Author Archives: Matthew Prince
Author Archives: Matthew Prince
Cloudflare's mission is to help build a better Internet. We're excited today to take another step toward that mission with the launch of 184.108.40.206 — the Internet's fastest, privacy-first consumer DNS service. This post will talk a little about what that is and a lot about why we decided to do it. (If you're interested in the technical details on how we built the service, check out Ólafur Guðmundsson's accompanying post.)
DNS is the directory of the Internet. Whenever you click on a link, send an email, open a mobile app, often one of the first things that has to happen is your device needs to look up the address of a domain. There are two sides of the DNS network: Authoritative (the content side) and Resolver (the consumer side).
Every domain needs to have an Authoritative DNS provider. Cloudflare, since our launch in September 2010, has run an extremely fast and widely-used Authoritative DNS service. 220.127.116.11 doesn't (directly) change anything about Cloudflare's Authoritative DNS service.
On the other side of the DNS system are resolvers. Every device that connects to the Internet needs a DNS resolver. By default, Continue reading
We just turned up Salt Lake City, Utah — Cloudflare's 120th data center. Salt Lake holds a special place in Cloudflare's history. I grew up in the region and still have family there. Back in 2004, Lee Holloway and I lived just up into the mountains in Park City when we built Project Honey Pot, the open source project that inspired the original idea for Cloudflare.
Salt Lake also holds a special place in the history of the Internet. The University of Utah, based there, was one of the original four Arpanet locations (along with UCLA, UC Santa Barbara, and the Stanford Research Institute). The school also educated the founders of great technology companies like Silicon Graphics, Adobe, Atari, Netscape, and Pixar. Many were graduates of the computer graphics department lead by Professors Ivan Sutherland and David Evans.
In 1980, when I was seven years old, my grandmother, who lived a few blocks from the University, gave me an Apple II+ for Christmas. I took to it like a duck to water. My mom enrolled in a continuing education computer course at the University of Utah teaching BASIC programming. I went with her to the classes. Unbeknownst to the Continue reading
Cloudflare turns seven years old today. We launched on September 27, 2010.
It was only a few days after our launch that we got our first request to support video streaming. Yet, until today, we'd avoided it.
Why? Simply put: the video streaming market is screwed up. While there's a lot of money spent on video, there are only really about 1,000 customers that do any meaningful level of streaming.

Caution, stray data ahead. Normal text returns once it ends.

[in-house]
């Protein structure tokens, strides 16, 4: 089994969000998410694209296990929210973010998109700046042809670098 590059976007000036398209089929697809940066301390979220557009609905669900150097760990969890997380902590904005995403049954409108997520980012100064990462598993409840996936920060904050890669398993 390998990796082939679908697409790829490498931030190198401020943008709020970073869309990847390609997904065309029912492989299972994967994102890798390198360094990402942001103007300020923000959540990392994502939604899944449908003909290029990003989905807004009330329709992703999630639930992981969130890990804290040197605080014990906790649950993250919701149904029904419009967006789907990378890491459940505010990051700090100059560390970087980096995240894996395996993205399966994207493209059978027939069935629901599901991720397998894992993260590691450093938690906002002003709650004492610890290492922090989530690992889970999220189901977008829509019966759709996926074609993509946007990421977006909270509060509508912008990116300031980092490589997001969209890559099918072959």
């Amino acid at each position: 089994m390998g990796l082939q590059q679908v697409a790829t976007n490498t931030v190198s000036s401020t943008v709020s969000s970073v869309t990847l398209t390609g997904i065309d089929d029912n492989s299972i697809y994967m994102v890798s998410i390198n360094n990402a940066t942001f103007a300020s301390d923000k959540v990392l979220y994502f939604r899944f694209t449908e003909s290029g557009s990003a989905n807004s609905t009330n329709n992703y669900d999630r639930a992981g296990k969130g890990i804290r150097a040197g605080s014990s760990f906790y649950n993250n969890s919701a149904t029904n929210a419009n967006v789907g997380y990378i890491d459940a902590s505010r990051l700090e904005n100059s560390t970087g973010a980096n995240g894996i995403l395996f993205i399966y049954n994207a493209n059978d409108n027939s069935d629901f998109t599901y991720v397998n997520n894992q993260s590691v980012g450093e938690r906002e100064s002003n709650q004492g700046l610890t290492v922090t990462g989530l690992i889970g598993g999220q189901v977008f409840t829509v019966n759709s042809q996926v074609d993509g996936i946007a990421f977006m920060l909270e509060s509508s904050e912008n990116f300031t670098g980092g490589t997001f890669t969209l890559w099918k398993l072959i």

This is in large part because it's technically far too complicated. If you want to move beyond just uploading your videos to a consumer service like YouTube, then you have to use at least three different services. You need someone to encode your video into a streamable format, you need someone else to act as the content delivery network delivering the bytes, and you need someone else still to provide the player code that runs on the client device. Further, since video encoding standards keep evolving and vary across generations of devices, it becomes challenging to ensure a consistently high quality experience for all visitors.
And if that sounds like a technical mess, the business side is even worse. Encoding companies charge based on CPU usage, which is driven by Continue reading
This is the week of Cloudflare's seventh birthday. It's become a tradition for us to announce a series of products each day of this week and bring major new benefits to our customers. We're beginning with one I'm especially proud of: Unmetered Mitigation.
Cloudflare runs one of the largest networks in the world. One of our key services is DDoS mitigation and we deflect a new DDoS attack aimed at our customers every three minutes. We do this with over 15 terabits per second of DDoS mitigation capacity. That's more than the publicly announced capacity of every other DDoS mitigation service we're aware of combined. And we're continuing to invest in our network to expand capacity at an accelerating rate.
Virtually every Cloudflare competitor will send you a bigger bill if you are unlucky enough to get targeted by an attack. We've seen examples of small businesses that survive massive attacks to then be crippled by the bills other DDoS mitigation vendors sent them. From the beginning of Cloudflare's history, it never felt right that you should have to pay more if you came under an attack. That feels barely a Continue reading
Jango Fett by Brickset (Flickr)
When Blackbird Tech, a notorious patent troll, sued us earlier this year for patent infringement, we discovered quickly that the folks at Blackbird were engaged in what appeared to be the broad and unsubstantiated assertion of patents -- filing about 115 lawsuits in less than 3 years, and have not yet won a single one of those cases on the merits in court. Cloudflare felt an appropriate response would be to review all of Blackbird Tech’s patents, not just the one it asserted against Cloudflare, to determine if they are invalid or should be limited in scope. We enlisted your help in this endeavor by placing a $50,000 bounty on prior art that proves the Blackbird Tech patents are invalid or overbroad, an effort we dubbed Project Jengo.
Since its inception, Project Jengo has doubled in size and provided us with a good amount of high quality prior art submissions. We have received more than 230 submissions so far, and have only just begun to scratch the surface. We have already come across a number of standouts that appear to be strong contenders for invalidating many of the Blackbird Tech patents. This means it is Continue reading